TL;DR: some workplaces are not at all about "work"
posted by metaseeker at 11:31 AM on December 16, 2016 [5 favorites]

Crying and telling your employee you like them is not the same as being a good boss. Seeing as you have enough money to do so, I think you should leave mid-January regardless of whether conditions improve or not. I don't think they will, but I just want to say these people don't deserve any more of your time even if they make things slightly better in the next month.

One more month working for these people will not be enough time to wrap up all the loose ends on any projects you're working on. There are always loose ends. And your terrible colleague is going to blame everything on you when you're gone. This is what happens in environments like this. There's nothing you can do except know that you did a good job.
posted by queensissy at 11:33 AM on December 16, 2016 [3 favorites]

I definitely have enough money to just take off.

Just don't go back, then. There aren't any good reasons to stay there.
posted by something something at 11:45 AM on December 16, 2016 [3 favorites]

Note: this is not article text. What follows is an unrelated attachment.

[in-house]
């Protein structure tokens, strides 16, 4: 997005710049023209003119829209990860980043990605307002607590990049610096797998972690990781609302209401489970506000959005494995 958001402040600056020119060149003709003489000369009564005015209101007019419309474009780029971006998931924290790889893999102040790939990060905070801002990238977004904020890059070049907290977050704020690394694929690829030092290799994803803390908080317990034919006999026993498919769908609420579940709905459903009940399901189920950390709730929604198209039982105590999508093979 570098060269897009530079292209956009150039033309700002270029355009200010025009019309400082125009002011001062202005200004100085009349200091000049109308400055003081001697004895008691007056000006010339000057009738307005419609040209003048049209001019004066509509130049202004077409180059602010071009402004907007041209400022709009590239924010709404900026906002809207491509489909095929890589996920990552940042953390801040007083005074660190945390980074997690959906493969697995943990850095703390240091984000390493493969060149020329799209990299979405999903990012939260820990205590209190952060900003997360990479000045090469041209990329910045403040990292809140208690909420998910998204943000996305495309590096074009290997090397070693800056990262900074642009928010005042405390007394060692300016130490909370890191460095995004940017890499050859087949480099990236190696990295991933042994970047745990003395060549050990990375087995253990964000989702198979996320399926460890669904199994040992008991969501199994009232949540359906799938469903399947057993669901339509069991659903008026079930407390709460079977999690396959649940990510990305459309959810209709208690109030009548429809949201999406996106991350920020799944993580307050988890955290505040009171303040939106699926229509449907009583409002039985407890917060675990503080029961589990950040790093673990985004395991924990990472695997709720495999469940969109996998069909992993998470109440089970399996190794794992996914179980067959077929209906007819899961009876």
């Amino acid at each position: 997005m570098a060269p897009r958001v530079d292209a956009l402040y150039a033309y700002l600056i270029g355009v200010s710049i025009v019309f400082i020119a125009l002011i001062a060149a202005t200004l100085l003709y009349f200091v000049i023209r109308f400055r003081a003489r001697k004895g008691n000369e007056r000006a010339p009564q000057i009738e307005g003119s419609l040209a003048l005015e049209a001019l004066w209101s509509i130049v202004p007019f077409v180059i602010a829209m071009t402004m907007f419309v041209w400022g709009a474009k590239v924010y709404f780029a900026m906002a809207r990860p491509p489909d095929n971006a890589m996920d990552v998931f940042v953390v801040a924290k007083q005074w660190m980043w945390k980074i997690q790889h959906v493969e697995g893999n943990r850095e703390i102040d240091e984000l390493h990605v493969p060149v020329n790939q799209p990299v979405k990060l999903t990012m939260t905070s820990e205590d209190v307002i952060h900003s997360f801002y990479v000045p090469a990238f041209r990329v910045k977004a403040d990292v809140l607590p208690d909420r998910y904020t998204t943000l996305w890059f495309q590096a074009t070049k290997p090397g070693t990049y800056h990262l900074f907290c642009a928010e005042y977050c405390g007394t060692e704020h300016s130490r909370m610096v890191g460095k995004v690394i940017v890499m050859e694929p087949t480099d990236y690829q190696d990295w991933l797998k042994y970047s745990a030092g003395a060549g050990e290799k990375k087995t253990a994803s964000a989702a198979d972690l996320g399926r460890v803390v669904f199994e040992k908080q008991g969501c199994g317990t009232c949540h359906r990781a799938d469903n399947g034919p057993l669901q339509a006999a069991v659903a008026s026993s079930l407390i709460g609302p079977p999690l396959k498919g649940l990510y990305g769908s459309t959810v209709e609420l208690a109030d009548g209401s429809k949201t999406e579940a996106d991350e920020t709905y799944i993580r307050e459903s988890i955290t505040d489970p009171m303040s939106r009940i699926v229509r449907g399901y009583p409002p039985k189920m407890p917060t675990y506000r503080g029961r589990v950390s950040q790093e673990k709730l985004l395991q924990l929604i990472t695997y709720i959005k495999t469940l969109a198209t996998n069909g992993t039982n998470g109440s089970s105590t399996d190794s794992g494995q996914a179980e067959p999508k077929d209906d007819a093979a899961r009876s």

Sorry, to elaborate: I was in a really dysfunctional job situation for a few months and it took me a long time to realize I could just quit and never worry about it again. Once I had that realization, though, I could hardly stand it for one more second. I started applying for jobs immediately and was out of there in two weeks flat. So I think sometimes once we admit to ourselves we aren't happy and go so far as to develop an exit strategy, everything else about the situation becomes much worse in our minds. Once we realize we have an escape, we are able to more clearly see how the negatives are affecting our lives. It sounds like that's where you are. So I would just leave. Let it be over now.
posted by something something at 11:48 AM on December 16, 2016 [3 favorites]

You're not too sensitive! Icky! Nobody deserves this kind of treatment. You should not have to tolerate sexism and all this other ugh.

This is business. You spoke up about the problems and they didn't resolve them. Don't think about your nice boss; she'll take care of herself.